Processing

Please wait...

Settings

Settings

Goto Application

1. WO2007144393 - MASHING PROCESS

Note: Text based on automatic Optical Character Recognition processes. Please use the PDF version for legal matters

[ EN ]

MASHING PROCESS

REFERENCE TO A SEQUENCE LISTING
This application contains a Sequence Listing in computer readable form. The computer readable form is incorporated herein by reference.

FIELD OF THE INVENTION
The present invention relates to an improved mashing process for production of a brewer's wort and for production of a beer.

BACKGROUND OF THE INVENTION
In modern mashing processes enzymes are often added as a supplement when mashing malt is low in enzymes or to allow use of all adjunct grists. Enzymes may also be applied in mashing of well modified malts with high enzyme content in order to increase the extract recovery as well as the amount of fermentable sugars. It is thus well known to apply debranching enzymes, e.g.
isoamylase or pullulanase to increase the yield fermentable sugars. Debranching enzymes may be applied in processes for production of low calorie beer. Such processes are the subject of

Willox, et al. (MBAA Technical Quarterly, 14, 105, 1977), US4528198, US4666718, GB2056484, GB2069527 and US4318927.

SUMMARY OF THE INVENTION
The present inventors have now surprisingly discovered that by using a certain pullulanase mashing, can be achieved using a smaller amount of enzyme protein.
Accordingly, in a first aspect the invention provides a process for producing a brewers wort comprising forming a mash from a grist, and contacting said mash with a pullulanase (E. C.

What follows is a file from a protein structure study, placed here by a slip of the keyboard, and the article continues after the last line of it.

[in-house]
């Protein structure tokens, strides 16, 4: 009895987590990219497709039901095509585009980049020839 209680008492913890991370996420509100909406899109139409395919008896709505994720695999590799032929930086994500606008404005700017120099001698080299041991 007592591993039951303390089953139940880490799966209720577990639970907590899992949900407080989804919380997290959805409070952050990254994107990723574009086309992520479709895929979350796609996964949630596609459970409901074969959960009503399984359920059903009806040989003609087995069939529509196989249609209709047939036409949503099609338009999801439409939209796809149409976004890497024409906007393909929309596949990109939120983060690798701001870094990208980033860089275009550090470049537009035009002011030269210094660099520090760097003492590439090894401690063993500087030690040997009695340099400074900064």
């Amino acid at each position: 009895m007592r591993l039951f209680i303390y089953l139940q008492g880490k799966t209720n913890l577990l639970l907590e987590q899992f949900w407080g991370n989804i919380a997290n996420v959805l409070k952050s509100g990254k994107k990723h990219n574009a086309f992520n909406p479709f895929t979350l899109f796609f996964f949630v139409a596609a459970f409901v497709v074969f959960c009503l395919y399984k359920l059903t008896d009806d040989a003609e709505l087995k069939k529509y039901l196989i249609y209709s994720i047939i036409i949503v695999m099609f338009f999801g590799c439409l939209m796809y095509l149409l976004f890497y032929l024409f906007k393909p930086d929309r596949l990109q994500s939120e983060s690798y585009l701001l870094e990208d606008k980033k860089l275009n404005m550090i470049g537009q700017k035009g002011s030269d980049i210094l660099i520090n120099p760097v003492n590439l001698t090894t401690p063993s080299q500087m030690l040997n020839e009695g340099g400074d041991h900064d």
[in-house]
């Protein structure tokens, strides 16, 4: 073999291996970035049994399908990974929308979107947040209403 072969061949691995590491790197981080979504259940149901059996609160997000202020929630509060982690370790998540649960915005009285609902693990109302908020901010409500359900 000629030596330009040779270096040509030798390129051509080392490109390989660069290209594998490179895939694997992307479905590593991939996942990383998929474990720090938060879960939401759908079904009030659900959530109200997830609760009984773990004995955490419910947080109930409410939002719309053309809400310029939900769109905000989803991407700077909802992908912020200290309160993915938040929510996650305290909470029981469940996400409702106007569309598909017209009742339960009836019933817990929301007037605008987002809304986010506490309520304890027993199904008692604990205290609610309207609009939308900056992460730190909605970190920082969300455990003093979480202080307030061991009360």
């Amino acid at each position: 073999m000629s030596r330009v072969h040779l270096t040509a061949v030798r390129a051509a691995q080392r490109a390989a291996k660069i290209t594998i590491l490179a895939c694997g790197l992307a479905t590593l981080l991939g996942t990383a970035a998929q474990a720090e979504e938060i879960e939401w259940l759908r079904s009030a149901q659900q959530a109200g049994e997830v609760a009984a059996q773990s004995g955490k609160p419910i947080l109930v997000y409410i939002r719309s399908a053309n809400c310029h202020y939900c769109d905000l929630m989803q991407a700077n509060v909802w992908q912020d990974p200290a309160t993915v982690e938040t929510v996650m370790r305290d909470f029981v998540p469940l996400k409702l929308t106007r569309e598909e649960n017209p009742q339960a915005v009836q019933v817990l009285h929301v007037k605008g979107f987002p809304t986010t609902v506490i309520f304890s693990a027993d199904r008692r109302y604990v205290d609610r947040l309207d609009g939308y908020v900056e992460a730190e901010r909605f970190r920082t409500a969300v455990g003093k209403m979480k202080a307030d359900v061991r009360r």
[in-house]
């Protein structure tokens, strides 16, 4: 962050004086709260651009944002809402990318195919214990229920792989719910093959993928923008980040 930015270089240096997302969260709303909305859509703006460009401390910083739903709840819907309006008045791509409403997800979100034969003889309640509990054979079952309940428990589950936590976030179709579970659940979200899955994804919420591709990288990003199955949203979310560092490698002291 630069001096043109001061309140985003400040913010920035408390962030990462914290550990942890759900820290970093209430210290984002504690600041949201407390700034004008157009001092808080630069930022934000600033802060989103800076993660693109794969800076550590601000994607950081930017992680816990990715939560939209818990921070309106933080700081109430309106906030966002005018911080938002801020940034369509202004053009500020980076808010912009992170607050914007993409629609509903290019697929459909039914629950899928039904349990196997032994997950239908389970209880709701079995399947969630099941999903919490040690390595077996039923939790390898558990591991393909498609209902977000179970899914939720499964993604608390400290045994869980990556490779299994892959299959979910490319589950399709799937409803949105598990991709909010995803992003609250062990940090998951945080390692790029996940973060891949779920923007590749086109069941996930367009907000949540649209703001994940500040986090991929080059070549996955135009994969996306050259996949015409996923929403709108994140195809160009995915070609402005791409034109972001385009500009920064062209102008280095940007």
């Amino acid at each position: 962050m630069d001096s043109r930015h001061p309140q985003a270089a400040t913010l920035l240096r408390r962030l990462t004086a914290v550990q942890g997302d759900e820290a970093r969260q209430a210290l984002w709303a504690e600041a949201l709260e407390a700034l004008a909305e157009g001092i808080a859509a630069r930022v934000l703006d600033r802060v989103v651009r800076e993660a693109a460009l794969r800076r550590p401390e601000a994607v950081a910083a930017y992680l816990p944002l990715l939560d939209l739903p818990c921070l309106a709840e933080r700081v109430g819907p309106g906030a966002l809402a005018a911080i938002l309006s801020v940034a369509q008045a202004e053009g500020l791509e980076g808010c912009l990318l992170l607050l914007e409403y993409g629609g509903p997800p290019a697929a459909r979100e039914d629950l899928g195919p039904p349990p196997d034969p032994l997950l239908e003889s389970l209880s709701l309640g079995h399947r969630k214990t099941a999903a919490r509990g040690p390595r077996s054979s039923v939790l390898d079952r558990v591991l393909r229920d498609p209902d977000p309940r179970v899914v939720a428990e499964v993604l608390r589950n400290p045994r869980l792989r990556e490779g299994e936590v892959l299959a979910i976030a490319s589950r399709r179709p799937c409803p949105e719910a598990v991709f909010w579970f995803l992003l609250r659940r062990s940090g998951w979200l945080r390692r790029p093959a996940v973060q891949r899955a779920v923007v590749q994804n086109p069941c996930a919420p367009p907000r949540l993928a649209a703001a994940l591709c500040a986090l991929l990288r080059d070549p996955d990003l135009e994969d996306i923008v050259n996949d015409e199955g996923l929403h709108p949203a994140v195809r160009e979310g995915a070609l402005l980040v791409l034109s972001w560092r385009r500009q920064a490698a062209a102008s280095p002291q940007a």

3.2.1.41 ), wherein said pullulanase has an amino acid sequence which a) is at least 50% identical to the amino acid sequence shown in SEQ ID NO:3, or b) is encoded by a nucleic acid sequence which hybridizes under low stringency conditions with i) a complementary strand of a nucleic acid sequence encoding the amino acid sequence shown in SEQ ID NO:3, or ii) a subsequence of (i) of at least 100 nucleotides.
In a second aspect the invention provides a wort produced by the process of the first aspect.

In a third aspect the invention provides concentrated and/or dried wort produced by the process of the first aspect.
In a fourth aspect the invention provides beer produced from the wort of the second and third aspect.

In a fifth aspect the invention provides a composition suitable for use in the process of the first aspect, said composition comprising pullulanase (E. C. 3.2.1.41 ), glucoamylase and optionally alpha-amylase, wherein the pullulanase has an amino acid sequence which a) is at least 50% identical to the amino acid sequence shown in SEQ ID NO:3, or b) is encoded by a nucleic acid sequence which hybridizes under low stringency conditions with i) a complementary strand of a nucleic acid sequence encoding the amino acid sequence shown in SEQ ID NO:3, or ii) a subsequence of (i) of at least 100 nucleotides.

DETAILED DESCRIPTION OF THE INVENTION
Brewing processes are well-known in the art, and generally involve the steps of malting, mashing, and fermentation. Mashing is the process of converting starch from the milled barley malt and solid adjuncts into fermentable and unfermentable sugars to produce wort of the desired composition. Traditional mashing involves mixing milled barley malt and adjuncts with water at a set temperature and volume to continue the biochemical changes initiated during the malting process. The mashing process is conducted over a period of time at various temperatures in order to activate the endogenous enzymes responsible for the degradation of proteins and